trellising, and primarily north-south facing rows throughout. The vineyard is under the management of Jeff
Newton and Larry Finkle of Coastal Vineyard Care. Shoot thinning, leaf pulling and crop thinning is employed
several times each season to limit yields.
Kathy Joseph retains about 15% of the vineyard’s output for her own label, and sells the rest on contract to
several prestigious wineries including Ampelos Cellars, Ancien Wines, Anglim Winery, Ampelos, Arcadian
Winery, Bonaccorsi Wine Company, Dragonette Cellars, Jonata, Ken Brown, Hartley-Ostini Hitching Post
Wines, Gainey, Ortman Family Vineyards, Pali Wine Company, Paul Lato, Prodigal Wines, RN Estate, Rusack,
Summerland, Tyler, Vogelzang, Wedell Cellars and TAZ. She lives on the vineyard property with her husband,
Tom Doyle, a medical malpractice attorney practicing in Northern California (they have a second home in
Davis, California, where she spends much of the off season and which is used as the Fiddlehead Business
Office). Along with a handful of full-time helpers, Kathy directs all the site-specific and sustainable farming on
the vineyard. She has a very loyal crew including the vineyard supervisor, Rafa Medina, who has been at
Fiddlestix since the beginning. Kathy recently took a class in Spanish so she could communicate more closely
with her vineyard crew. The quality of the grapes from this vineyard are held in such high esteem that those
who source grapes rarely request any changing in farming practices.
Beginning in 2006, Kathy Joseph has annually hosted Fiddlefest at Fiddlestix, a tribute to the vineyard that
recognizes the winemakers who purchase grapes and craft wines from Fiddlestix Vineyard. It is staged in a
refurbished barn on the vineyard property and this year (June 22, 2008), sixteen producers offered their Pinot
Noirs. Despite searing heat, a hundred Pinot geeks converged at Fiddlestix to enjoy the luscious Pinots, feast
on food from the Hitching Post II Restaurant in Buellton and rollick to the fiddling from The Southside Bluegrass
Band. This is one of my favorite Pinot events of the year and is open to the public. Next year marks the 20th
anniversary of Fiddlehead and the 10th vintage anniversary of Fiddlestix so a special event is planned (stay
tuned at www.fiddleheadcellars.com). Below are some photos that capture the spirit of the event.
The wines that stood out for me at Fiddlefest were: 2006 Anglim Winery Fiddlestix Vineyard Pinot Noir, 2006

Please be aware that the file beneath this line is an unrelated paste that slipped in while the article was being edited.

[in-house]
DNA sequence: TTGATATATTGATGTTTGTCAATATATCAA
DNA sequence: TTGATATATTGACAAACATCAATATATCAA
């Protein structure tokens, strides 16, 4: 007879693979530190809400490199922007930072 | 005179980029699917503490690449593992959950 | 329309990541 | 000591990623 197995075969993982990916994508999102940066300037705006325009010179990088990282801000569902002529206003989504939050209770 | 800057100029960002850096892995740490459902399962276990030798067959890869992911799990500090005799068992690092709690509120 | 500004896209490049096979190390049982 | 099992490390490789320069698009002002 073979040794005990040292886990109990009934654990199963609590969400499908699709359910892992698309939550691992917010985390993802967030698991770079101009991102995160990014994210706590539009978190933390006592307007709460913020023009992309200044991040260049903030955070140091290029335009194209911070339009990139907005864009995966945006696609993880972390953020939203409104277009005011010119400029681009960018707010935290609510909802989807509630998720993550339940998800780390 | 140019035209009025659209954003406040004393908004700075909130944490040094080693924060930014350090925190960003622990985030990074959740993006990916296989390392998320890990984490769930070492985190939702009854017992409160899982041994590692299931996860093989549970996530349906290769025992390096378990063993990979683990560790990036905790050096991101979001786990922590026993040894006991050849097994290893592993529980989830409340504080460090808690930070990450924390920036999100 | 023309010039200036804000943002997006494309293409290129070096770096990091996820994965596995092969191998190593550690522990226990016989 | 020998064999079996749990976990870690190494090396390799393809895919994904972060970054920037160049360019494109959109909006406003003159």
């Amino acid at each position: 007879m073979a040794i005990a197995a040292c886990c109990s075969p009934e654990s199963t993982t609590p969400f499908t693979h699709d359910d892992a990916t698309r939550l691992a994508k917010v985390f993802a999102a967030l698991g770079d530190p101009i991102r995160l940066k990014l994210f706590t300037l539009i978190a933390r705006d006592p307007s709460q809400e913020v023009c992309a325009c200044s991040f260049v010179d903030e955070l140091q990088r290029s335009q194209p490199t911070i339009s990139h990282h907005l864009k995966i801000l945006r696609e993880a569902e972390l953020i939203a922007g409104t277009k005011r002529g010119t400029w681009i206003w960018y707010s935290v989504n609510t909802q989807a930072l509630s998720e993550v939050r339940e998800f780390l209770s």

Dragonette Cellars Sta. Rita Hills Pinot Noir, 2002-2005 Fiddlehead Cellars Lollapalooza Pinot Noirs, 2006
Harley-Ostini Hitching Post Wines Fiddlestix Vineyard Pinot Noir, 2005 La Cancion de Jonata Pinot Noir, 2006
and 2007 Paul Lato Sine Cera Fiddlestix Vineyard Pinot Noirs (both barrel samples), 2005 and 2006 RN Estate
Fiddlestix Vineyard Pinot Noir, and 2006 Wedell Cellars Sta. Rita Hills Pinot Noir.
There are a number of recent vintage Fiddlestix Vineyard Pinot Noirs from various producers reviewed in past
issues of the PinotFile (search wine reviews by Fiddlestix Vineyard). In addition, I tasted several Pinot Noirs
sourced from Fiddlestix Vineyard recently and the reviews follow. The wines from this vineyard tend to be very
flavorful with bright acidity and structured tannins that give them good age ability. The 2002 Fiddlestix Vineyard
Pinot Noirs from Arcadian and Fiddlehead are drinking beautifully now.
2006 Dragonette Cellars Sta. Rita Hills Pinot Noir
14.6% alc., 144 cases, $45.
Sourced from both Fiddlestix and Gaia (Ashley’s) vineyards. Clones 113, 114,
115, 777 and Pommard. The grapes were hand-harvested in the cool early
morning hours over several days in September, de-stemmed without crushing,
meticulously sorted, cold soaked for 4 to 7 days, then each block was fermented
separately over a 14 to 30 day period depending on the lot. Aged on the lees for
17 months in 50% new French cooperage before being bottled unfined and
Toasty oak dominated black fruit aromas with scents of Provencal
herbs. Oak-spiced black cherry and black raspberry flavors which fan out on the
palate nicely. Soft, fruity and pure with admirable finesse, finely ground tannins
and a long, scented finish.